Being so new to the movement the Belarusian credit unions have a great opportunity to grow. They are spreading their message through members, the business association and education. It is a brand new idea to many people and they are grasping the concept. I think it is a matter of time and resources for the credit union system to grow. In the States we enjoy support of our fellow credit unions and an unbelievable amount of resources in comparison to those of Belarus.
CUJ: Why were you chosen for this trip and/or why did you choose to go on this trip?
Schrader: Our CEO, Bob Lestina, has worked for WOCCU in past years and continues to do consulting work with WOCCU. There was a time, last year, where we had a branch manager seminar. Heritage invited Mark Cifuentes to talk to our branch managers and tell how WOCCU helps credit unions worldwide. I was extremely inspired by the work of WOCCU and expressed to Bob that I would love to make a difference on a broader scale. He said WOCCU was looking for a marketing executive to travel to Belarus to help with their marketing efforts. From there, the conversations began.
CUJ: What practical lessons did you teach? What marketing advances can credit unions there expect to realistically accomplish in the next year or two?
Schrader: Hopefully, I taught them how to think differently. To put themselves in the shoes of the person they are trying to reach. People buy, or react to the idea or the dream of the credit union products. They are not “buying” the loan; they are “buying” their personal dream, whether it be a car, home or vacation. As I said before, they are considered a higher-priced alternative to banks, so they need to find out who the people they are serving are and look for more like them. They do not have MCIF systems, but they need to define whom it is they are targeting. With limited resources in staffing and marketing budgets it is important to define their target market. They do not have the luxury of large marketing campaigns.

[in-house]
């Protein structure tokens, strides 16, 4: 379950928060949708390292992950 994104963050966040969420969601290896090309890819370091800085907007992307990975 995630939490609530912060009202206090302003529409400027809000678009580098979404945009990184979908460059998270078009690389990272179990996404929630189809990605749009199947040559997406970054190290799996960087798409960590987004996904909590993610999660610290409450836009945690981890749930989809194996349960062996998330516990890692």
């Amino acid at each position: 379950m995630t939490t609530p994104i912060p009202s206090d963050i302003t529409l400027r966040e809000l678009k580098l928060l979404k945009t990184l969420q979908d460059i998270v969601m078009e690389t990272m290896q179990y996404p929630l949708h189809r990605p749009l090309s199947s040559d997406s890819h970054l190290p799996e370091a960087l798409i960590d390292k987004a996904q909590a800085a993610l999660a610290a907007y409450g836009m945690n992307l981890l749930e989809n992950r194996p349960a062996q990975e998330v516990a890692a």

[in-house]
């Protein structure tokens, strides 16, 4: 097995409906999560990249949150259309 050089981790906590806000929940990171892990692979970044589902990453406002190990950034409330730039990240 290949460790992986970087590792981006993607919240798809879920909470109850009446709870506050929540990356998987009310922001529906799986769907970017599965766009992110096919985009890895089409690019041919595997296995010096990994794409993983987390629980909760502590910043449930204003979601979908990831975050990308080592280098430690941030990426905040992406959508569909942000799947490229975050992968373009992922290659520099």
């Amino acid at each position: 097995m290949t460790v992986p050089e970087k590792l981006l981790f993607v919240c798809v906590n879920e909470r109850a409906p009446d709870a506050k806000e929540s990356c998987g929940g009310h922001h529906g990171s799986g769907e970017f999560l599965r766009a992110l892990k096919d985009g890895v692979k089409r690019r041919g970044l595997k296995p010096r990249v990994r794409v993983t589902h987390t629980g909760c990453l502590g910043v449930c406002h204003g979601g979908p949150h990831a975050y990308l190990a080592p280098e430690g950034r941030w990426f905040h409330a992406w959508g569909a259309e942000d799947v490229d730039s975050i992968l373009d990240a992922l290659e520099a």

CUJ: How did the experience make you feel? What did you learn about yourself in the process? How has it changed your perspective?
Schrader: I felt alive. At work, I feel more like I am doing my job than making a difference. In marketing, you do not get interaction with members. To be telling the American, marketing, credit union stories to a group of credit union professionals was so inspiring. Each one was providing a dream for a member, but I think they thought of it much more as a loan or a savings account. To give them ideas on how to grow their credit unions and help Belarusians with their financial needs was rewarding. I know why so many credit union employees stay with credit union–they truly believe in the idea, the philosophy and feel good about what they do.